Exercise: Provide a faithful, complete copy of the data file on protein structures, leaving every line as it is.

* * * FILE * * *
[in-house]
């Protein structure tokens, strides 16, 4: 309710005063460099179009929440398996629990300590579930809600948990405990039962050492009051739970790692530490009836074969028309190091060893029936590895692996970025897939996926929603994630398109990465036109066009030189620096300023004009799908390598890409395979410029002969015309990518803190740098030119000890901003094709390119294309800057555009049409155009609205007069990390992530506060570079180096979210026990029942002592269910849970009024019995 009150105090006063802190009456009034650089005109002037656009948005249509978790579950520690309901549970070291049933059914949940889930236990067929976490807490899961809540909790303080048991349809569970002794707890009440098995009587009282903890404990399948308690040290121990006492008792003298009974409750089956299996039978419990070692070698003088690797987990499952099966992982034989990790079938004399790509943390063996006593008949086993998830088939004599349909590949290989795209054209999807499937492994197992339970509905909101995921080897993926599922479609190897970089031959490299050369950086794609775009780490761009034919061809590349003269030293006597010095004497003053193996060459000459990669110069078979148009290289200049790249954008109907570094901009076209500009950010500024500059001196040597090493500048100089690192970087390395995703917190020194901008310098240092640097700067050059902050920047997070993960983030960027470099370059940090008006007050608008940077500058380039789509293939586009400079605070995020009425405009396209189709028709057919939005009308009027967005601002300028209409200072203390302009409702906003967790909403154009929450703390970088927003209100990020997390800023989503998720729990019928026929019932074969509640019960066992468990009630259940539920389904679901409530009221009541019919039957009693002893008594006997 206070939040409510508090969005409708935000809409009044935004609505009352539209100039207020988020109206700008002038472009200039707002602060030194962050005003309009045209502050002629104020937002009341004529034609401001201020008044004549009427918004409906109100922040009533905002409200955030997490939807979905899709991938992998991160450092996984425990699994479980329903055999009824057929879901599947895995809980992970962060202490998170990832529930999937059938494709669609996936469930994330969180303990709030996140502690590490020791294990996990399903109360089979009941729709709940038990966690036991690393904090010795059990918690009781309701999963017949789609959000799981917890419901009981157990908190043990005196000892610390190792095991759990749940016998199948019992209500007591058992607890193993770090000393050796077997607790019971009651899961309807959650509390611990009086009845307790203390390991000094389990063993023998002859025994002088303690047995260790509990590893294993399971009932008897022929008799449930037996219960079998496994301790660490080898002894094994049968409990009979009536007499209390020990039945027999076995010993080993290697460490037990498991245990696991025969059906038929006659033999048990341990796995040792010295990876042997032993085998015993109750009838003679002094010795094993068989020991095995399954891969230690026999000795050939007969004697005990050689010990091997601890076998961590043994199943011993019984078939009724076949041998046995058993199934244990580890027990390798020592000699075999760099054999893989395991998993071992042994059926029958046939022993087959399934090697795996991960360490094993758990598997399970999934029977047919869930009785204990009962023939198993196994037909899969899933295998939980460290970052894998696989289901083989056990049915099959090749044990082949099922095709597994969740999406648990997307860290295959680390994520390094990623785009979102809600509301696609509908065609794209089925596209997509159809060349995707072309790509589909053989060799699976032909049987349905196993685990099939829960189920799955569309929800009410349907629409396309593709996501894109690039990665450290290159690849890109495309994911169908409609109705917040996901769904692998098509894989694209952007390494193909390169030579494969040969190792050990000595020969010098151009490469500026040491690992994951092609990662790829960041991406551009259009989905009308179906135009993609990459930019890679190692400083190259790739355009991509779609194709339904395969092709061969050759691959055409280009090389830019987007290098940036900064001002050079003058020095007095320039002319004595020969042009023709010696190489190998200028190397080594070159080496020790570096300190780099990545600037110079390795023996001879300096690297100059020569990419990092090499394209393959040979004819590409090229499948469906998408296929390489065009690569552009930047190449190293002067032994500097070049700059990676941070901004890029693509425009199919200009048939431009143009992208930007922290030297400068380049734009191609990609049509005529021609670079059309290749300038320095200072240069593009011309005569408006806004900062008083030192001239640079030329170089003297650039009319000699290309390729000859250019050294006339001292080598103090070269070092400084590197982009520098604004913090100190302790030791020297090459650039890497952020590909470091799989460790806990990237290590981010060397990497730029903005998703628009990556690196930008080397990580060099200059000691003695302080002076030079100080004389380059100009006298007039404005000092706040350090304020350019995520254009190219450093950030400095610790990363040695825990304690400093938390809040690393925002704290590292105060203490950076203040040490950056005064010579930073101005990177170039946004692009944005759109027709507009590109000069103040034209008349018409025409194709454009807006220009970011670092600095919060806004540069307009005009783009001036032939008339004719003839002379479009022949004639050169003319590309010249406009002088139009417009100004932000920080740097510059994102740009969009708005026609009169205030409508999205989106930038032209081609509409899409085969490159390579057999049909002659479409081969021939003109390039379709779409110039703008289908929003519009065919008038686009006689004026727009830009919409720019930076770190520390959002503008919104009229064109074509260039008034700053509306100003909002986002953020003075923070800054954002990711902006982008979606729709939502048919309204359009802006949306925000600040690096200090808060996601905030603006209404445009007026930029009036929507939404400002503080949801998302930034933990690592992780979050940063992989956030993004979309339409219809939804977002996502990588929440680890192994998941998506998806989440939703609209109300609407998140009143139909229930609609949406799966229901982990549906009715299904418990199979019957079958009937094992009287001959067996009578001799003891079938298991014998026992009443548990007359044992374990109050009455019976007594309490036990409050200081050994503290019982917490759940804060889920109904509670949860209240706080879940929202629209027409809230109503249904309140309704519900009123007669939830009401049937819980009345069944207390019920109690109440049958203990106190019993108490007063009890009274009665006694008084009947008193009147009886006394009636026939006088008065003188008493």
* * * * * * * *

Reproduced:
[in-house]
């Protein structure tokens, strides 16, 4: 309710005063460099179009929440398996629990300590579930809600948990405990039962050492009051739970790692530490009836074969028309190091060893029936590895692996970025897939996926929603994630398109990465036109066009030189620096300023004009799908390598890409395979410029002969015309990518803190740098030119000890901003094709390119294309800057555009049409155009609205007069990390992530506060570079180096979210026990029942002592269910849970009024019995 009150105090006063802190009456009034650089005109002037656009948005249509978790579950520690309901549970070291049933059914949940889930236990067929976490807490899961809540909790303080048991349809569970002794707890009440098995009587009282903890404990399948308690040290121990006492008792003298009974409750089956299996039978419990070692070698003088690797987990499952099966992982034989990790079938004399790509943390063996006593008949086993998830088939004599349909590949290989795209054209999807499937492994197992339970509905909101995921080897993926599922479609190897970089031959490299050369950086794609775009780490761009034919061809590349003269030293006597010095004497003053193996060459000459990669110069078979148009290289200049790249954008109907570094901009076209500009950010500024500059001196040597090493500048100089690192970087390395995703917190020194901008310098240092640097700067050059902050920047997070993960983030960027470099370059940090008006007050608008940077500058380039789509293939586009400079605070995020009425405009396209189709028709057919939005009308009027967005601002300028209409200072203390302009409702906003967790909403154009929450703390970088927003209100990020997390800023989503998720729990019928026929019932074969509640019960066992468990009630259940539920389904679901409530009221009541019919039957009693002893008594006997 206070939040409510508090969005409708935000809409009044935004609505009352539209100039207020988020109206700008002038472009200039707002602060030194962050005003309009045209502050002629104020937002009341004529034609401001201020008044004549009427918004409906109100922040009533905002409200955030997490939807979905899709991938992998991160450092996984425990699994479980329903055999009824057929879901599947895995809980992970962060202490998170990832529930999937059938494709669609996936469930994330969180303990709030996140502690590490020791294990996990399903109360089979009941729709709940038990966690036991690393904090010795059990918690009781309701999963017949789609959000799981917890419901009981157990908190043990005196000892610390190792095991759990749940016998199948019992209500007591058992607890193993770090000393050796077997607790019971009651899961309807959650509390611990009086009845307790203390390991000094389990063993023998002859025994002088303690047995260790509990590893294993399971009932008897022929008799449930037996219960079998496994301790660490080898002894094994049968409990009979009536007499209390020990039945027999076995010993080993290697460490037990498991245990696991025969059906038929006659033999048990341990796995040792010295990876042997032993085998015993109750009838003679002094010795094993068989020991095995399954891969230690026999000795050939007969004697005990050689010990091997601890076998961590043994199943011993019984078939009724076949041998046995058993199934244990580890027990390798020592000699075999760099054999893989395991998993071992042994059926029958046939022993087959399934090697795996991960360490094993758990598997399970999934029977047919869930009785204990009962023939198993196994037909899969899933295998939980460290970052894998696989289901083989056990049915099959090749044990082949099922095709597994969740999406648990997307860290295959680390994520390094990623785009979102809600509301696609509908065609794209089925596209997509159809060349995707072309790509589909053989060799699976032909049987349905196993685990099939829960189920799955569309929800009410349907629409396309593709996501894109690039990665450290290159690849890109495309994911169908409609109705917040996901769904692998098509894989694209952007390494193909390169030579494969040969190792050990000595020969010098151009490469500026040491690992994951092609990662790829960041991406551009259009989905009308179906135009993609990459930019890679190692400083190259790739355009991509779609194709339904395969092709061969050759691959055409280009090389830019987007290098940036900064001002050079003058020095007095320039002319004595020969042009023709010696190489190998200028190397080594070159080496020790570096300190780099990545600037110079390795023996001879300096690297100059020569990419990092090499394209393959040979004819590409090229499948469906998408296929390489065009690569552009930047190449190293002067032994500097070049700059990676941070901004890029693509425009199919200009048939431009143009992208930007922290030297400068380049734009191609990609049509005529021609670079059309290749300038320095200072240069593009011309005569408006806004900062008083030192001239640079030329170089003297650039009319000699290309390729000859250019050294006339001292080598103090070269070092400084590197982009520098604004913090100190302790030791020297090459650039890497952020590909470091799989460790806990990237290590981010060397990497730029903005998703628009990556690196930008080397990580060099200059000691003695302080002076030079100080004389380059100009006298007039404005000092706040350090304020350019995520254009190219450093950030400095610790990363040695825990304690400093938390809040690393925002704290590292105060203490950076203040040490950056005064010579930073101005990177170039946004692009944005759109027709507009590109000069103040034209008349018409025409194709454009807006220009970011670092600095919060806004540069307009005009783009001036032939008339004719003839002379479009022949004639050169003319590309010249406009002088139009417009100004932000920080740097510059994102740009969009708005026609009169205030409508999205989106930038032209081609509409899409085969490159390579057999049909002659479409081969021939003109390039379709779409110039703008289908929003519009065919008038686009006689004026727009830009919409720019930076770190520390959002503008919104009229064109074509260039008034700053509306100003909002986002953020003075923070800054954002990711902006982008979606729709939502048919309204359009802006949306925000600040690096200090808060996601905030603006209404445009007026930029009036929507939404400002503080949801998302930034933990690592992780979050940063992989956030993004979309339409219809939804977002996502990588929440680890192994998941998506998806989440939703609209109300609407998140009143139909229930609609949406799966229901982990549906009715299904418990199979019957079958009937094992009287001959067996009578001799003891079938298991014998026992009443548990007359044992374990109050009455019976007594309490036990409050200081050994503290019982917490759940804060889920109904509670949860209240706080879940929202629209027409809230109503249904309140309704519900009123007669939830009401049937819980009345069944207390019920109690109440049958203990106190019993108490007063009890009274009665006694008084009947008193009147009886006394009636026939006088008065003188008493």